1. Parenting skills (e.g., How to help babies sort out day-night cues; encouragement for carrying the baby when he’s not crying, etc.)

  2. Psychoeducation (e.g., What to expect about babies’ crying); and

  3. Mindfulness and self-reflection (e.g., Examining how you were parented)

This intervention reduced depression and anxiety in mothers, and their babies became better self-regulated as well.

“By learning more about handling their baby, a mother may literally be facilitating their baby’s regulation along with their own. Mothers and babies get onto a bidirectional, more positive cycle,” Monk says.

As for me, since this knowledge wasn’t around to confirm my mother-in-law’s advice during my pregnancies, I hedged my bets. I knew I carried high levels of stress from a turbulent childhood, so I took some extra care. I exercised, was thoughtful about my food, and took a prenatal yoga and meditation course. But by the second pregnancy, I was frequently overwhelmed with panic attacks at the prospect of managing work and two children. Already my energy was low, and I filled in with chocolate milkshakes when I should have rested. Fortunately, both daughters did fine in the long run and are well-adjusted adults. But many women face graver challenges, and as a society, it’s our responsibility to protect and support them. Many countries have made children a collective investment, but in America, tragically, we haven’t. It’s a big problem—and a big topic, which I’ll save for a future blog entry.

photo credit RusianDashinsky

photo credit RusianDashinsky

 

More Resources

How pregnant women’s emotions affect prenatal and child development:

Stress reduction in pregnancy:

  • Newman, K. M. (2016, August 17). “Four Reasons to Practice Mindfulness During Pregnancy,” Greater Good Magazine. Retrieved from https://greatergood.berkeley.edu/article/item/four_reasons_to_practice_mindfulness_during_pregnancy.

  • Bardacke, N. (2012). Mindful Birthing: Training the Mind, Body, and Heart for Childbirth and Beyond. New York, NY: HarperOne.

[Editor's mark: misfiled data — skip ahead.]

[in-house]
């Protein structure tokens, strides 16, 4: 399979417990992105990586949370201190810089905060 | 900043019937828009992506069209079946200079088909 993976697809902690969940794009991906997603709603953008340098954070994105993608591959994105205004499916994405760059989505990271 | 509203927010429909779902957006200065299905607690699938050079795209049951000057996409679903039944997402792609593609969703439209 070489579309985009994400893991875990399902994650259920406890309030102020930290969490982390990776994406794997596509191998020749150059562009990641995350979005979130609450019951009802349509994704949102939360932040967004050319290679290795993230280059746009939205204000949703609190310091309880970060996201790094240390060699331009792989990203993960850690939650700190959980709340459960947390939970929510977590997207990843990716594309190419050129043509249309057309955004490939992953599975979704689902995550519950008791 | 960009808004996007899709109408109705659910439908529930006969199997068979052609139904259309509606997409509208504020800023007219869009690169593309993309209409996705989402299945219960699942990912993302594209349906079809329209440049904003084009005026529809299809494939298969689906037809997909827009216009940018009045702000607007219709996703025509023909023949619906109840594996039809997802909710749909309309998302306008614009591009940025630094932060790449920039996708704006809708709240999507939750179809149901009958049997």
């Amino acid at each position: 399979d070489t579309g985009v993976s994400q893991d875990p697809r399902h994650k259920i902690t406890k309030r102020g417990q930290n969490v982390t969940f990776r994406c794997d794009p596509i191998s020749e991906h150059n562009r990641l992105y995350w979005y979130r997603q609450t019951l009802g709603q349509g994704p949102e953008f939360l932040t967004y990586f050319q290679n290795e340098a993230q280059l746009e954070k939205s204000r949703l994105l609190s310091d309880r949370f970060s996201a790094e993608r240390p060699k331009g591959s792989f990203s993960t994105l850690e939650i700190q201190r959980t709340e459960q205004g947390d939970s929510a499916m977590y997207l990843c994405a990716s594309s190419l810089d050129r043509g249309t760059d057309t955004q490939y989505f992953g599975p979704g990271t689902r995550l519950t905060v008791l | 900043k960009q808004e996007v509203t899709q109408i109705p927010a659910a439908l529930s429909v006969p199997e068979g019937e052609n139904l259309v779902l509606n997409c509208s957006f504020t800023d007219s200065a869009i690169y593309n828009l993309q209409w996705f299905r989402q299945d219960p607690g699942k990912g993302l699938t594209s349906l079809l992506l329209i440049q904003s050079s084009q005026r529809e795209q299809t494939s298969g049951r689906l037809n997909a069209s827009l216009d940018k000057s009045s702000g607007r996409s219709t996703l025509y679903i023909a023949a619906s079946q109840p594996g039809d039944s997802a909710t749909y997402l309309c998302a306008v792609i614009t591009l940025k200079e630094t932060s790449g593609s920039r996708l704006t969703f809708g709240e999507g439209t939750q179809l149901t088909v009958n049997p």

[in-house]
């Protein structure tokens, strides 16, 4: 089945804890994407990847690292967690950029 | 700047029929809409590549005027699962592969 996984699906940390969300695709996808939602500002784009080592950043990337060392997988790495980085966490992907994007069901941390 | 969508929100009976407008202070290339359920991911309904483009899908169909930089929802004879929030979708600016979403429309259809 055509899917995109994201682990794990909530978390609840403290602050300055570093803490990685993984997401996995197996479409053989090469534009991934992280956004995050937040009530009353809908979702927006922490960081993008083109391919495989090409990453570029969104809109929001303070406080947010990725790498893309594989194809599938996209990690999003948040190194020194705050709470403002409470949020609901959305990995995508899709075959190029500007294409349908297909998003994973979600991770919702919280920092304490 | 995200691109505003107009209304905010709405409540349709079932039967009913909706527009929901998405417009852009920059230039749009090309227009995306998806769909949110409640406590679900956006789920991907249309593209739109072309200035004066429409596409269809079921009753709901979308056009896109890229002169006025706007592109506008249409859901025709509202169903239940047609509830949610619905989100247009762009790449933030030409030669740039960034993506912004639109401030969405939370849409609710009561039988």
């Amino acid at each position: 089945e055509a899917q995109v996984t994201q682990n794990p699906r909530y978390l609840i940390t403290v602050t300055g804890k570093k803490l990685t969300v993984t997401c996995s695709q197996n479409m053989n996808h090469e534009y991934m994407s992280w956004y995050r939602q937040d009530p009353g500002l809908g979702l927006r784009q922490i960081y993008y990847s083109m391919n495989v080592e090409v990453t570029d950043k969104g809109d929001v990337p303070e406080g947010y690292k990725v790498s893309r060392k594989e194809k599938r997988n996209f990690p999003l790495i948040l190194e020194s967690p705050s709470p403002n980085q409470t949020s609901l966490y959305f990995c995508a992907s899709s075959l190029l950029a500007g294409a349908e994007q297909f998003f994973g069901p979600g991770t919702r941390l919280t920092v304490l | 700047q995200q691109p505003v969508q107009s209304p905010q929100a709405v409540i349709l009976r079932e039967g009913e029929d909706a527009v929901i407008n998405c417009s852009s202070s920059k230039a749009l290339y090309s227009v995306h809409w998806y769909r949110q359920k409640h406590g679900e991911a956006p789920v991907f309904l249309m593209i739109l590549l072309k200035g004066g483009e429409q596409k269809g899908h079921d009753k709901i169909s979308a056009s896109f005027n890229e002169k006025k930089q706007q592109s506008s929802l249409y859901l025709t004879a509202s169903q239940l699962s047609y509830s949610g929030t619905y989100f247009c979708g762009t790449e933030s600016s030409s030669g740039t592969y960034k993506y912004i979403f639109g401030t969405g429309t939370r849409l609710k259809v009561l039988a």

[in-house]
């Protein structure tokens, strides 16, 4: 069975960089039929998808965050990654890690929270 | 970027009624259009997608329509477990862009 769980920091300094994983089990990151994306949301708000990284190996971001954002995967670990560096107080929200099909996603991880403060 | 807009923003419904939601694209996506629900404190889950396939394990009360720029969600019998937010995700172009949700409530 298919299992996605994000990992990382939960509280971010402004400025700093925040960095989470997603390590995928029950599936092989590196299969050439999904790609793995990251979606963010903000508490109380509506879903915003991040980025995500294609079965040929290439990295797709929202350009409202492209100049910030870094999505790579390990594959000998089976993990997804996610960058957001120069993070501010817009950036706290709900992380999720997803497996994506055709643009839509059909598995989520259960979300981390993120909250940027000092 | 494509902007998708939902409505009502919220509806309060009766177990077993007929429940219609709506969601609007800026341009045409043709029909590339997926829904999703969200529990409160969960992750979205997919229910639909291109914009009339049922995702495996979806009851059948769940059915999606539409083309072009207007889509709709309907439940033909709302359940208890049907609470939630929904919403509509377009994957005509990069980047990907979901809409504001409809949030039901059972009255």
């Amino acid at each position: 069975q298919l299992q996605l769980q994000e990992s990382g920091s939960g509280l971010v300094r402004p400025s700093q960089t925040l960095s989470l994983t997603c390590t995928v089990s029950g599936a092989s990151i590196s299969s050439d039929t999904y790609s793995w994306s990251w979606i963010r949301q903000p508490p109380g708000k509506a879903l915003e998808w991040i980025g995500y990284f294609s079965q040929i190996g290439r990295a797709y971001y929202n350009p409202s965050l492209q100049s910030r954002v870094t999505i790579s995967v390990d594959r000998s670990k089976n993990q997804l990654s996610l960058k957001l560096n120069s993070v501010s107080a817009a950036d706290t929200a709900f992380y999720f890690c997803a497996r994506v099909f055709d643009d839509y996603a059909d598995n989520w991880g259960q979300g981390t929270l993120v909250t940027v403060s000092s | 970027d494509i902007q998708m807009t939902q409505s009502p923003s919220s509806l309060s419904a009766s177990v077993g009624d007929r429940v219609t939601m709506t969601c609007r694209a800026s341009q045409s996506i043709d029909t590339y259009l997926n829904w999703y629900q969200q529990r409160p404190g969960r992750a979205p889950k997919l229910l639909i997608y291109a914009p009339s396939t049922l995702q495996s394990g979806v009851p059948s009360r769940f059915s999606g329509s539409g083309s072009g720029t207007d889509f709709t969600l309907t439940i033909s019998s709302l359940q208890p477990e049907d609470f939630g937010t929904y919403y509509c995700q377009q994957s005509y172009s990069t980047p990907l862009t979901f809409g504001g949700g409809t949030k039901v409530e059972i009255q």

• Mindful Birthing Network: Mindful birthing. (n.d.). Retrieved from http://www.mindfulbirthing.org/.

  • Hardwiring happiness: Zimmer, E. (2015, June 24). 082: Dr. Rick Hanson. The one you feed. Retrieved from http://www.oneyoufeed.net/rick-hanson/.

  • Introduction to mindfulness-based stress reduction:

    • Palouse Mindfulness. (2015, August 28). Mindfulness-Based Stress Reduction (UMass Medical School, Center for Mindfulness). Retrieved from https://www.youtube.com/watch?v=0TA7P-iCCcY.

    • Sega, A. (2016, August 22). Jon Kabat Zinn: Practical Stress Reduction. Retrieved from https://www.youtube.com/watch?v=3fjNPbErciU.

    • Kabat-Zinn, J. (2016). Mindfulness for Beginners: Reclaiming the Present Moment and Your Life. Boulder, CO: Sound True.

  • This is one of my favorite resources for self-development:

    • Hanson, R. (n.d.). Rick Hanson. Retrieved from http://www.rickhanson.net/rick-hanson/

 How to find out about, and advocate for paid leave from work:

  • Find out if your state has paid family and medical leave protection here:

    • National Partnership for Women and Families. (n.d.). Paid leave means a stronger nation. Retrieved from http://www.nationalpartnership.org/issues/work-family/paid-leave-means-map.html.

  • Quick economic statistics re: the costs to both employers and employees of NOT having paid leave: https://drive.google.com/file/d/1geQNdDBd2MDBvzvOMJg_YKdfVqSsduWZ/view.

  • Companies that offer paid leave, and their rationales for doing it:

    • National Partnership for Women and Families (2018, January). Companies with new or expanded paid leave policies (2015-2018). Retrieved from http://www.nationalpartnership.org/research-library/work-family/paid-leave/new-and-expanded-employer-paid-family-leave-policies.pdf

  • An article on how businesses can adopt paid leave:

    • Williams, J. C., & Massinger, K. (2015, November 23). “Need a Good Parental Leave Policy? Here It Is.” Harvard Business Review. https://hbr.org/2015/11/need-a-good-parental-leave-policy-here-it-is.

  • How to negotiate a leave, from the Harvard Business Review:

    • Gallo, A. (2012, October 25). “How to Negotiate Your Parental Leave,” Harvard Business Review. Retrieved from https://hbr.org/2012/10/how-to-negotiate-your-parental-leave.html.

  • The effects of paid leave on child health and employee retention: